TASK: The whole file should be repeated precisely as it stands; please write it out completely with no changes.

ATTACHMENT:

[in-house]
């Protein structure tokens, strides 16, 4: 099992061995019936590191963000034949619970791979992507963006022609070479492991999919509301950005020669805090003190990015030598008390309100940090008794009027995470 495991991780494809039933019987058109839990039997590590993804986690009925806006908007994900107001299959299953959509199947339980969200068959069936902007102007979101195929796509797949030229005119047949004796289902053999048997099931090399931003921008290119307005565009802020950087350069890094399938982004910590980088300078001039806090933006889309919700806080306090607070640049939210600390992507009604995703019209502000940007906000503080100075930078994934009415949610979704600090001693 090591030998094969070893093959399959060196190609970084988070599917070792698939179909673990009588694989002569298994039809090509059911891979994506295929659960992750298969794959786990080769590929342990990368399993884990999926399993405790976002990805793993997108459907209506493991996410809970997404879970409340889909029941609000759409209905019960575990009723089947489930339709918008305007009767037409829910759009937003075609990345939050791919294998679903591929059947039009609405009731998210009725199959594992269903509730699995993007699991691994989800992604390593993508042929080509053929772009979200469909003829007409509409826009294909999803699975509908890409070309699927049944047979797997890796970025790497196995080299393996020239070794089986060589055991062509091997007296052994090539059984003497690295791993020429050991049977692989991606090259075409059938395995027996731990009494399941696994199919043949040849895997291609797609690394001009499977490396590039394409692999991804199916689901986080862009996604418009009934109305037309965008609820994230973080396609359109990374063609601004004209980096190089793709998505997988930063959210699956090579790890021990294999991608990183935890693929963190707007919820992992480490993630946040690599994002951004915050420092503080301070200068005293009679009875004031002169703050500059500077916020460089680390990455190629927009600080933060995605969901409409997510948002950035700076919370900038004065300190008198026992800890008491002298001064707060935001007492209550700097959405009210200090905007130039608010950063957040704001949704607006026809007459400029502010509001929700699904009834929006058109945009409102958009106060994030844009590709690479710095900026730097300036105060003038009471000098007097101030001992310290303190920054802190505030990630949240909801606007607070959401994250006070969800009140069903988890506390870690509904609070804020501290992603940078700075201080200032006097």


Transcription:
[in-house]
């Protein structure tokens, strides 16, 4: 099992061995019936590191963000034949619970791979992507963006022609070479492991999919509301950005020669805090003190990015030598008390309100940090008794009027995470 495991991780494809039933019987058109839990039997590590993804986690009925806006908007994900107001299959299953959509199947339980969200068959069936902007102007979101195929796509797949030229005119047949004796289902053999048997099931090399931003921008290119307005565009802020950087350069890094399938982004910590980088300078001039806090933006889309919700806080306090607070640049939210600390992507009604995703019209502000940007906000503080100075930078994934009415949610979704600090001693 090591030998094969070893093959399959060196190609970084988070599917070792698939179909673990009588694989002569298994039809090509059911891979994506295929659960992750298969794959786990080769590929342990990368399993884990999926399993405790976002990805793993997108459907209506493991996410809970997404879970409340889909029941609000759409209905019960575990009723089947489930339709918008305007009767037409829910759009937003075609990345939050791919294998679903591929059947039009609405009731998210009725199959594992269903509730699995993007699991691994989800992604390593993508042929080509053929772009979200469909003829007409509409826009294909999803699975509908890409070309699927049944047979797997890796970025790497196995080299393996020239070794089986060589055991062509091997007296052994090539059984003497690295791993020429050991049977692989991606090259075409059938395995027996731990009494399941696994199919043949040849895997291609797609690394001009499977490396590039394409692999991804199916689901986080862009996604418009009934109305037309965008609820994230973080396609359109990374063609601004004209980096190089793709998505997988930063959210699956090579790890021990294999991608990183935890693929963190707007919820992992480490993630946040690599994002951004915050420092503080301070200068005293009679009875004031002169703050500059500077916020460089680390990455190629927009600080933060995605969901409409997510948002950035700076919370900038004065300190008198026992800890008491002298001064707060935001007492209550700097959405009210200090905007130039608010950063957040704001949704607006026809007459400029502010509001929700699904009834929006058109945009409102958009106060994030844009590709690479710095900026730097300036105060003038009471000098007097101030001992310290303190920054802190505030990630949240909801606007607070959401994250006070969800009140069903988890506390870690509904609070804020501290992603940078700075201080200032006097």